Ag or Cu metal nanoparticle paste can be used as a bonding material for electronic packaging applications. However, Ag nanoparticle paste has some drawbacks including high cost and being prone to ion migration in high-humidity conditions. The main obstacle to using Cu nanoparticle paste is rapid oxidation in air during heating. In this work, we describe a method to prepare Ag-Cu alloy nanoparticle paste by a polyol chemical reduction method combined with subsequent concentration. Characterization with ultraviolet–visible spectroscopy, transmission electron microscopy, x-ray photoelectron spectroscopy and energy dispersive spectrometry confirm the formation of the Ag-Cu alloy structure. During the synthesis of Ag-Cu alloy nanoparticles, an Ag core forms initially, followed by codeposition of Ag and Cu. Most of the Ag-Cu alloy nanoparticles have a truncated octahedral shape with twin structures located at the edges. This Ag-Cu alloy nanoparticle paste has a good oxidation resistance up to 350°C in air atmosphere. Using the Ag-Cu alloy nanoparticle paste, joints were formed at a low sinter-bonding temperature of 160°C. Shearing tests confirm the formation of robust joints, with an average shear strength of 50 MPa.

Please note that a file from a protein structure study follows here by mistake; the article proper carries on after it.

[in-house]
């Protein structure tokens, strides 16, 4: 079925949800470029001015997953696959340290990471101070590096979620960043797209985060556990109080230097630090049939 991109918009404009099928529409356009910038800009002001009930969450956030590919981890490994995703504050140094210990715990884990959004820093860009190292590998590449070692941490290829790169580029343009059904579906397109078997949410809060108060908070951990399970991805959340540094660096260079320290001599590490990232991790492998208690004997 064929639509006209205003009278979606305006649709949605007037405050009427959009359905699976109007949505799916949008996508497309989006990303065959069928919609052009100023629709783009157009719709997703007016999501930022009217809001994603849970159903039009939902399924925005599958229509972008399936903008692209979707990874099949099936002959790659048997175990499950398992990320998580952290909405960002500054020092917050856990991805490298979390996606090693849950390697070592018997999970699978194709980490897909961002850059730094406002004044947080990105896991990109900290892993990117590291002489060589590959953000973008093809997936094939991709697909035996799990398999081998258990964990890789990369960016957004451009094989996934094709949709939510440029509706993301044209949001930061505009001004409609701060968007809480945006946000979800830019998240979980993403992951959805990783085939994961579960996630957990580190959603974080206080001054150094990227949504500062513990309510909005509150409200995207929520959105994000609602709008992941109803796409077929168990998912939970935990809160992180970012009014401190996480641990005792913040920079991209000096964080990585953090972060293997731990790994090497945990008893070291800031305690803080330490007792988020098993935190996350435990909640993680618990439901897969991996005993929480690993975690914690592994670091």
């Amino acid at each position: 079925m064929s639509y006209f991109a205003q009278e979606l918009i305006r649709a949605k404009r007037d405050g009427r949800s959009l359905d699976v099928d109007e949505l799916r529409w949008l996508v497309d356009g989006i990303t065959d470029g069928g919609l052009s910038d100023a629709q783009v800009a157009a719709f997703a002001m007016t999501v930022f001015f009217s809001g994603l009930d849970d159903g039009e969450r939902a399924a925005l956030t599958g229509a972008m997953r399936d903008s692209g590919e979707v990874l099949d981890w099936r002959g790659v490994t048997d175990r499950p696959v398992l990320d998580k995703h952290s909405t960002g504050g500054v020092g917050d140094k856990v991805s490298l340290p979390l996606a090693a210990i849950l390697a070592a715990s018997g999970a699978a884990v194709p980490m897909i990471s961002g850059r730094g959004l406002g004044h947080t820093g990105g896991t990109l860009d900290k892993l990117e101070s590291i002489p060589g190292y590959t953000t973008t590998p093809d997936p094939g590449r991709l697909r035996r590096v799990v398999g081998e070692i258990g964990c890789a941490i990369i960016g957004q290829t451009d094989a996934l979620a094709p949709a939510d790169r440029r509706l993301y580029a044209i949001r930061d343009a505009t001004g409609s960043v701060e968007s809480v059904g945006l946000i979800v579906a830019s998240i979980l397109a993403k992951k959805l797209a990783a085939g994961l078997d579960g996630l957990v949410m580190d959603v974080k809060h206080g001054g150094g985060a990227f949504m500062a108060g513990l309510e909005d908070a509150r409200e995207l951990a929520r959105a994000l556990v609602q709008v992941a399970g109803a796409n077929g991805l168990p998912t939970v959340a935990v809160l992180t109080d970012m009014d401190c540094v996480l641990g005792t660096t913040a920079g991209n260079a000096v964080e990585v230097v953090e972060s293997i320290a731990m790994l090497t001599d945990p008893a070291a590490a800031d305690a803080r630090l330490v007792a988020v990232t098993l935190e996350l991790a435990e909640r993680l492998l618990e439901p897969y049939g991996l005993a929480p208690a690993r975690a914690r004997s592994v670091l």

Ag-Cu alloy nanoparticles bonding low temperature electronic packaging
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